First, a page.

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Staying Active after Retirement: Fitness Tips from BG Wellness

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Staying active and living a healthy lifestyle is essential at all ages. Maintaining an active lifestyle after retirement is beneficial, both physically and mentally. Working-in daily activity is known to boost moods, increase mental clarity, and improve self-confidence. Since exercising releases endorphins, which is our “feel good” hormone, it is natural for individuals to feel better after participating in physical activity. To keep our minds and bodies sharp, we talked to the Bishop Gadsden Wellness Team about how we can work fitness and wellness into our everyday lives.

 Tips on Getting Moving

  1. Choose your activity based on what you like. Comfort Richardson, Bishop Gadsden’s Wellness Manager, says, “Exercise according to what you like. Walk, swim, stretch, Tai Chi. Whatever it takes to get you moving.”
  2. Make it a routine. Wellness Assistant, Shannon Jones, tells us, “Pick a routine. Is it going to be every day or three times a week? Which days are you going to commit? Try not to schedule things during your normal workout time, if at all possible.”
  3. Pick how long you want to work out each time. Shannon says to ask yourself, “Is your workout shorter because you exercise every day? Is it a longer time because you only workout three times a week?” When picking what works best for you, Comfort tells us to keep in mind the activity standard. “To reap the benefits of exercise, 150 minutes a week of moving is ideal and equals 30 minutes a day. That can be broken up into 10-minute intervals throughout the day, but must be at least 10 minutes each time.”
  4. Listen to your body. Shannon reminds us that we control the intensity and duration of our workouts. “Remember, you can always decrease your workout level, intensity, and duration. Using less weight, fewer repetitions, and less time is a good modification if you are not feeling great. Just show up! That’s 75% of the battle.” To reap the benefits of activity, Kelly Bowling, BG Wellness Trainer, reminds us to breathe. “If possible, breathe in through the nose, filling the lungs, and exhale through the mouth. Squeeze the abdominals to remove all air from the body and always keep abdominals engaged to protect the back and encourage good posture.”
  5. Don’t be afraid of group exercise. Group exercise may sound scary, but it brings excellent morale and energy to a workout. Comfort says, “Try group exercise! It’s fun, motivating, and educational.”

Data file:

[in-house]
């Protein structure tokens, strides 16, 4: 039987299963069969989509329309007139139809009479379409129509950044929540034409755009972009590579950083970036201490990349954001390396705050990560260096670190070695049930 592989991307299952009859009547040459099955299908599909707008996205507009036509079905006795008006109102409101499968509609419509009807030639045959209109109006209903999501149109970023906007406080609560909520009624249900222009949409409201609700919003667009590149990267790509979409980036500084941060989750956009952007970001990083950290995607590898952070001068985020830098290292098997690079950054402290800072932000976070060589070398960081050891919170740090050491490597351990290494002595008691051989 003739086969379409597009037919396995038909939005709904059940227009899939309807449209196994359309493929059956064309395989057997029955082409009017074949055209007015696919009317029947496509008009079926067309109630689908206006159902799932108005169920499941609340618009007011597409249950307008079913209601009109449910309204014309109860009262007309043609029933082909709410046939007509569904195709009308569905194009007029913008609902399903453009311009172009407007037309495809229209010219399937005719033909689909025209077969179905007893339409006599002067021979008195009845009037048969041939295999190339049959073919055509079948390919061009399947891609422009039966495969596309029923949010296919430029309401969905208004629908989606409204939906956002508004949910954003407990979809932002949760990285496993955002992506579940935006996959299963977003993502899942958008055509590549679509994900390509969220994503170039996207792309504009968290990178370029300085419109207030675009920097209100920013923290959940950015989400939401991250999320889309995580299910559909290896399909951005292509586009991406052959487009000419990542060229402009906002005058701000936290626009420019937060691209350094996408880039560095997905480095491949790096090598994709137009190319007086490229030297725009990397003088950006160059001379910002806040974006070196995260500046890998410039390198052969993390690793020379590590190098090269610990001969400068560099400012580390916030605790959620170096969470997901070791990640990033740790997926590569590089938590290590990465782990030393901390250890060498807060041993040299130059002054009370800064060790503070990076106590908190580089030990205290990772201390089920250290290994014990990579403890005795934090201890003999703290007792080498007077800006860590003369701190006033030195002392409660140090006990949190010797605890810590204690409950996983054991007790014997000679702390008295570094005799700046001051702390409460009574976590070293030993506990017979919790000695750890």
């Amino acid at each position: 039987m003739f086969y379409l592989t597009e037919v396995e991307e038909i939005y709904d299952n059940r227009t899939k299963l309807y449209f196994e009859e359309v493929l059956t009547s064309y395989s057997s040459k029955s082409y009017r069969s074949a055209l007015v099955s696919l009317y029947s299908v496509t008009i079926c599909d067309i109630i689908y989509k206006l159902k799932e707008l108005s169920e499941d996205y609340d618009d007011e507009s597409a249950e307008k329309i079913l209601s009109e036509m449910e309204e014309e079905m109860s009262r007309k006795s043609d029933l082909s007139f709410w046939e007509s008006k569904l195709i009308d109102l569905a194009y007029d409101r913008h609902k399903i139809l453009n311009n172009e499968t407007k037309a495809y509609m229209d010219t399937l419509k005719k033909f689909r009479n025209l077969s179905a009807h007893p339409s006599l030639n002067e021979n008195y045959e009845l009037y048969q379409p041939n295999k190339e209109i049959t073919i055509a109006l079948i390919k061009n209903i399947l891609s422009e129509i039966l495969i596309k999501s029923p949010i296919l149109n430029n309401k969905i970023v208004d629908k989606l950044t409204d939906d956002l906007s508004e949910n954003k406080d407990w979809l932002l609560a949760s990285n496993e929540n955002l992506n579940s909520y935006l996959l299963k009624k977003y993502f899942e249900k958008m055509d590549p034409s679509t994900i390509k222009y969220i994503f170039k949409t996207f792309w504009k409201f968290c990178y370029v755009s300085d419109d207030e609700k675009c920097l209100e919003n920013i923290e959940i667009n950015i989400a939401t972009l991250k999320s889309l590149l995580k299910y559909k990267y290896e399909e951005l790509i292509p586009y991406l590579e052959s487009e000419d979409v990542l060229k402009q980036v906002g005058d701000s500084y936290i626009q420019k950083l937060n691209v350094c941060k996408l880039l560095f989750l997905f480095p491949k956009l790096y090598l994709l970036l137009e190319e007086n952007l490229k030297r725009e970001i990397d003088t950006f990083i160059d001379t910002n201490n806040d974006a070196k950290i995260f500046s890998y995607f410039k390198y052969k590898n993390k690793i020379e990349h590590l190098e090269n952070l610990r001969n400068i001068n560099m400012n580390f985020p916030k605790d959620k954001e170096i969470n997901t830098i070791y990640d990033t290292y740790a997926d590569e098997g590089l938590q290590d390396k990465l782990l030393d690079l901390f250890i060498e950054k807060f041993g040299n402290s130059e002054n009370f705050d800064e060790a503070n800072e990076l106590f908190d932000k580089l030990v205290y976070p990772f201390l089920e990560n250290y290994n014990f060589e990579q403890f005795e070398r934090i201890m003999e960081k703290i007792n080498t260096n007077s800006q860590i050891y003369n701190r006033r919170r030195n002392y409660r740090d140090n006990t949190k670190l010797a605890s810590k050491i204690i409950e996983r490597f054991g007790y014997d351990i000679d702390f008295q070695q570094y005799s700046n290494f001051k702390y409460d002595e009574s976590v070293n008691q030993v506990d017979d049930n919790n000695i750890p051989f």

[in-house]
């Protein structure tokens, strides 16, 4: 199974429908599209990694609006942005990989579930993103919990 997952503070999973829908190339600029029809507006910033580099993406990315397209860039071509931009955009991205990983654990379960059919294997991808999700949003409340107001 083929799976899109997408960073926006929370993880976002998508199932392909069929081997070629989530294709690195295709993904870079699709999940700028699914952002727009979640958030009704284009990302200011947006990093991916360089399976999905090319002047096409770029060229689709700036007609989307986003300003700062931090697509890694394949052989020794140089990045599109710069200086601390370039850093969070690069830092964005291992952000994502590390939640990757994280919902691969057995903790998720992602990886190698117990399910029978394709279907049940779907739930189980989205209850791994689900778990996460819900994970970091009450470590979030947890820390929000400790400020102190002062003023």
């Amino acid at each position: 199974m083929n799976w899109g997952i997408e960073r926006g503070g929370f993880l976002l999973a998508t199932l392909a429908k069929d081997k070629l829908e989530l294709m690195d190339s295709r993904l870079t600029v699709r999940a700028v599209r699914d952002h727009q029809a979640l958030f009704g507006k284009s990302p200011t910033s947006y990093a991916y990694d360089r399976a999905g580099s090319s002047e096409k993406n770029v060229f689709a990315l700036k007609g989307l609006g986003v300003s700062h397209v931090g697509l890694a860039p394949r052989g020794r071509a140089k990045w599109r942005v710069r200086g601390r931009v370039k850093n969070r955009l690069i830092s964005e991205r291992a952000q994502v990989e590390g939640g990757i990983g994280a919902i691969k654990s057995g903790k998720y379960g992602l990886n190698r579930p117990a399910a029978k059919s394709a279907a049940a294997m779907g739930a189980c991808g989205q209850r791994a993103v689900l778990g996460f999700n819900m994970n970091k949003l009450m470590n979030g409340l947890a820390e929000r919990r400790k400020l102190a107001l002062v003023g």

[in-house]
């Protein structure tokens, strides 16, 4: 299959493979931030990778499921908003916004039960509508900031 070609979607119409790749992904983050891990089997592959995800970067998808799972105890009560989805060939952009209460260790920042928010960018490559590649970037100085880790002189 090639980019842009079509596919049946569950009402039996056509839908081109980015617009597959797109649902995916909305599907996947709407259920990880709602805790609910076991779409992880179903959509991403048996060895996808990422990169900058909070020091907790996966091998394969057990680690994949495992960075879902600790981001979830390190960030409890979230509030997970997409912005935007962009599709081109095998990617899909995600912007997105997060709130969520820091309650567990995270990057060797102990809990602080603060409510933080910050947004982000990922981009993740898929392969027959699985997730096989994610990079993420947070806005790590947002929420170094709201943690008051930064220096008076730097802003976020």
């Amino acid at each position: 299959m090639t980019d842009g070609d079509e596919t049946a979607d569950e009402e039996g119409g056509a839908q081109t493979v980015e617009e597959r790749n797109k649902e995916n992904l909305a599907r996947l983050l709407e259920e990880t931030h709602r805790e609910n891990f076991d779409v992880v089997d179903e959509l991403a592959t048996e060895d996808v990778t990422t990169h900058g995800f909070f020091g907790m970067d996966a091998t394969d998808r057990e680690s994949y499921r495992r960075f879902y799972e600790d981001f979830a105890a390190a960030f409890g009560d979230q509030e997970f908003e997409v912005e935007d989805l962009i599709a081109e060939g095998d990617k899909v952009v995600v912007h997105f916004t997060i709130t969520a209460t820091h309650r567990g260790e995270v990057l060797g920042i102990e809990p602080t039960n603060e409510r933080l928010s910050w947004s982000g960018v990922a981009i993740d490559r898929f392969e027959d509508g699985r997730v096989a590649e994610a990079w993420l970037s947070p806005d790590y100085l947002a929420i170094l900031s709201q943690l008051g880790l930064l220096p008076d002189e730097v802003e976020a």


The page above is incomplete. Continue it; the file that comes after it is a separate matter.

Focus on Strength, Balance, and Flexibility

Maximize a healthy lifestyle by focusing on strength, balance, and flexibility, which will provide functionality in all areas of our daily lives. Wellness Trainer David Carter provides exercises for increasing functionality in all three of these areas.

For strength, David suggests calf raises. “Lift both heels off the floor as far as is comfortable. The movement should be slow and controlled.” For balance, David suggests a simple grapevine to help. “Start by crossing your right foot over your left. Bring your left foot to join it. Attempt five cross-steps on each side. If necessary, put your fingers against a wall for stability.” Finally, for flexibility, David suggests doing neck rotations to loosen up. “Sit upright with shoulders down. Look straight ahead. Slowly turn your head towards your left shoulder as far as comfortable. Hold for five seconds and return to starting position. Repeat going right. Do three rotations on each side.”

Rest and Recovery

As important as being active is to our bodies, getting proper rest and recovery between each activity is equally as important. To reduce the risk of injury, Wellness Trainer Nathan Calhoun discusses tips on proper recovery after exercising. When it comes to recovery, Nathan says, “The recommended recovery time for exercise depends on the kind of exercise you are participating in, coupled with the intensity at which you exercise.”

Nathan describes that each level of exercise has a different recovery procedure. “For strength and resistance training, such as heavy weights and machines, the National Strength and Conditioning Association recommends 24-48 hours off of training that particular muscle group.”

If your activity is a lower impact, exercise, or cardio-focused, as much recovery time may not be needed. Nathan suggests, “For cardiovascular training, such as the treadmill or Nu-Step, the U.S. Department of Health and Human Services recommends 5 days a week for about 30 minutes at a moderate intensity.”

As you can see, this type of exercise requires more active days than rest days to be impactful. The intensity is up to you, which dictates the amount of recovery needed. When it comes to living an active and healthy lifestyle, Nathan says, “Remember to always listen to your body and factor rest and recovery into your exercise routine.”

 

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